National Electrical Installation Standards

Standards as High as Your Own

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Tuesday, December 18, 2018

Question:

Good Morning, I begin my mornings with your questions and answers, which is very informative and a great learning experience. In a portion of NJ where there are multiple electric utility providers, we have a situation, which is not unique to the entire State but where this Utility exists it’s now become an issue.  They have begun to require a Disconnecting means ahead of the meter for any 277/480V services and/or CT cabinet for “Cold Sequence” so they may work on their equipment without having to shut down transformers or disconnect the service.  As an electrical inspector and a member of the Code Advisory board in NJ, my interpretation of 230.82 is that this is considered a “Meter Disconnect” not service equipment, therefore no grounding is done in this enclosure and after the installation the disconnect will be locked by the Utility.  In our state we are not allowed by this particular Utility to install the GEC in either the meter enclosure or CT cabinet. My interpretation also is this “Disconnect” must have the appropriate AIC rating which would be provided by the utility, and here lies the issue. I’m not aware of any non-fused disconnect which has an AIC rating of more than 10,000, therefore most times, it must contain OCP either with fuses or a CB to meet the available AIC as per the utility.  Some members of our committee believe since there is overcurrent protection in this enclosure, this is considered the “service disconnect” and the GEC must be brought to this enclosure. My contention is as per 230.82 it is not, and the “Service Disconnect” will be on the load side of this “Meter Switch”, in which ever configuration it may be.  Switch gear is generally not an issue since most manufactures will construct the switchgear with the “Service Disconnect” ahead of the CT compartment and the compartment with the branches. Again in switchgear the ability to install the GEC is easy since the Neutral bar extends into the branch cabinet. Your comments please and thank you for your time.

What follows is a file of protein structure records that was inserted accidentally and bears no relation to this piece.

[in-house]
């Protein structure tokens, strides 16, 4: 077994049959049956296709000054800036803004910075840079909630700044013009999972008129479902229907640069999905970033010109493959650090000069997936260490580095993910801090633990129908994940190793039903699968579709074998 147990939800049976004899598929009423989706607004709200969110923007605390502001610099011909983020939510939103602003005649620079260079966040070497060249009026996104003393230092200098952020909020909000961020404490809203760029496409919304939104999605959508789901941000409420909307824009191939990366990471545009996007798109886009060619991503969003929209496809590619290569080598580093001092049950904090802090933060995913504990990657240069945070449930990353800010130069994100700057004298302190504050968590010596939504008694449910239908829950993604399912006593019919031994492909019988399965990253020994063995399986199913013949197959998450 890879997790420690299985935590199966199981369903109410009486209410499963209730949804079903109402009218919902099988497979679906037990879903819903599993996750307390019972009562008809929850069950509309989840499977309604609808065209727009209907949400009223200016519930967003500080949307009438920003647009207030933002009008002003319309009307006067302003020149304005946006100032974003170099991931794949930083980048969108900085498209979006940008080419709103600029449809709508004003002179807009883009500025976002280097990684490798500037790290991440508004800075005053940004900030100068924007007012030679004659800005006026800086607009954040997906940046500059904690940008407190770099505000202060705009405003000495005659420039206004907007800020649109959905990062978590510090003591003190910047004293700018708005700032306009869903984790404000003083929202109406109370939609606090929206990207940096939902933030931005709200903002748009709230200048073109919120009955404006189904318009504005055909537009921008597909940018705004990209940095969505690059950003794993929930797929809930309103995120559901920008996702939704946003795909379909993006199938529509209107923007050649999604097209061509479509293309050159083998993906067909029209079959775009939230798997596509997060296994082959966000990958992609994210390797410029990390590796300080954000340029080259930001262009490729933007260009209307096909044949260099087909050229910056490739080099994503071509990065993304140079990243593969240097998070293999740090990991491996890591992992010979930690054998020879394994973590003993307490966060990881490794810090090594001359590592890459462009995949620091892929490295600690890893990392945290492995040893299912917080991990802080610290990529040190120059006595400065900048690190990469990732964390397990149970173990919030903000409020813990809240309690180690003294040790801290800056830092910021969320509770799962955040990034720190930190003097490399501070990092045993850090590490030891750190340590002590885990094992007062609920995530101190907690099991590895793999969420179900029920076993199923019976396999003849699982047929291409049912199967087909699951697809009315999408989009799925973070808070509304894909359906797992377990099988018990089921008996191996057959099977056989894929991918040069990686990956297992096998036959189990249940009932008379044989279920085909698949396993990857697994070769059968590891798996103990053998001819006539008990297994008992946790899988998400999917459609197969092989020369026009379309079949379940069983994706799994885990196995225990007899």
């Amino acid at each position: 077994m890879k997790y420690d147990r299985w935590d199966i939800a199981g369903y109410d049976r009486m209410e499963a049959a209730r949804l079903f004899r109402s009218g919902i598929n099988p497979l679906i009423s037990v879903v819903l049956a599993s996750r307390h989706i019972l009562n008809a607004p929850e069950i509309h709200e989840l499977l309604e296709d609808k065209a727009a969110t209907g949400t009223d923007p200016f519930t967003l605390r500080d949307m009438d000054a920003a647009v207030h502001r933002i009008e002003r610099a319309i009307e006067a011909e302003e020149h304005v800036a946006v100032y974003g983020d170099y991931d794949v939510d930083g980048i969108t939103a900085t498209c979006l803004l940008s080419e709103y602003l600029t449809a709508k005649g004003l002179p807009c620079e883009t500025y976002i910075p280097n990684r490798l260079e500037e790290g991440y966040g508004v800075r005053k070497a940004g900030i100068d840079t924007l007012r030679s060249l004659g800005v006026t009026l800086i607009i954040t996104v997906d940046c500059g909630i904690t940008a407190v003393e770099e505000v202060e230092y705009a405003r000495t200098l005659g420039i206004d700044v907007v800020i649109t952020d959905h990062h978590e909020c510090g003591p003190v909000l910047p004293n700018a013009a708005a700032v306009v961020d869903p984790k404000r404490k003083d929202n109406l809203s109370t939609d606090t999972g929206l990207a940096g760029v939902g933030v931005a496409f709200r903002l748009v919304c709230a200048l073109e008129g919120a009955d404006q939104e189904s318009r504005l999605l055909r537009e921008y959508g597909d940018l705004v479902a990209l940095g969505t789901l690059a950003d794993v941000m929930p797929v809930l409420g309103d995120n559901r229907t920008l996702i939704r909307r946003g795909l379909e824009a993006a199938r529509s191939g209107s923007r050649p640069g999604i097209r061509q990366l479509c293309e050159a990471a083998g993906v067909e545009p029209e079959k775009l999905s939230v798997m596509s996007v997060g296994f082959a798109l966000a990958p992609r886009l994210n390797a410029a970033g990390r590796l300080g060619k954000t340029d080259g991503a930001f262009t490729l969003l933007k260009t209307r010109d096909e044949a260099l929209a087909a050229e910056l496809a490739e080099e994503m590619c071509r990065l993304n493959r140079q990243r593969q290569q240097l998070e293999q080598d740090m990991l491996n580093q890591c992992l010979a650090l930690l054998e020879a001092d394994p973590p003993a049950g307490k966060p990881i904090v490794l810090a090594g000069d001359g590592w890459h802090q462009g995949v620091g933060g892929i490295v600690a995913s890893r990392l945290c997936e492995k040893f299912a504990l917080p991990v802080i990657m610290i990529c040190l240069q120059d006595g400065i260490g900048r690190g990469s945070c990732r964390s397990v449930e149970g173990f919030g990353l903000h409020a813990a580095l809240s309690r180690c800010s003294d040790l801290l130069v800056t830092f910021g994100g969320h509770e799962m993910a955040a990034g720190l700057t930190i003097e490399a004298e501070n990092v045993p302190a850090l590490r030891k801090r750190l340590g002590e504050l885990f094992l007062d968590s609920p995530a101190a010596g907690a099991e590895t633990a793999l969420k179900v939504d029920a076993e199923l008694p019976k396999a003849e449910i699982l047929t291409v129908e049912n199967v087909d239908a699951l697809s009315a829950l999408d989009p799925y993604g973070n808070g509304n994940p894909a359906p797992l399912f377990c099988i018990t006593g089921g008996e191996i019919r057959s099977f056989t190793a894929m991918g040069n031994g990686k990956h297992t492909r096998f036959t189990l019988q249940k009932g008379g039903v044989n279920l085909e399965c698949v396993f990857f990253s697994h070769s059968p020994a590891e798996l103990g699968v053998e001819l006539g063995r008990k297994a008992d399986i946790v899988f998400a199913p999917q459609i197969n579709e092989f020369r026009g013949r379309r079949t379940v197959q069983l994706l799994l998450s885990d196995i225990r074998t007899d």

THANK YOU, CARL GURNEY

A

Answer:

Hey Carl thanks for your question and the kind words. You are correct, meter disconnect switches are allowed on the supply side of the service disconnecting means as stated in 230.82(3). They must be field marked METER DISCONNECT, NOT SERVICE EQUIPMENT and can help make it easier to work on downstream equipment in an electrically safe work condition as required by NFPA 70E. The grounded conductor can be used to "ground" the switch enclosure as stated in 250.142(1). If fuses are necessary in the enclosed switch to achieve the sufficient short-circuit current rating required by 230.82(3) that doesn't make it service equipment.

A wise inspector once stated that a key word in the definition of Service Equipment is "intended". The circuit breaker or fused switch that is intended to be the main control and cutoff of the supply is the service equipment which in your example is on the load side of the meter disconnect and meter.

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ABOUT CHARLIE: Charles M. Trout, better known as Charlie, was a nationally known NEC® expert and author. He served on several NEC® technical committees and is past chairman of CMP-12. In 2006 Charlie was awarded the prestigious Coggeshall Award for outstanding contributions to the electrical contracting industry, codes and standards development, and technical training. Charlie was also a member of NECA’s Academy of Electrical Contracting. Charlie’s experienced team of industry experts keep the CQD dialogue and discussions active and informative in the spirit of the man himself, as he wanted.

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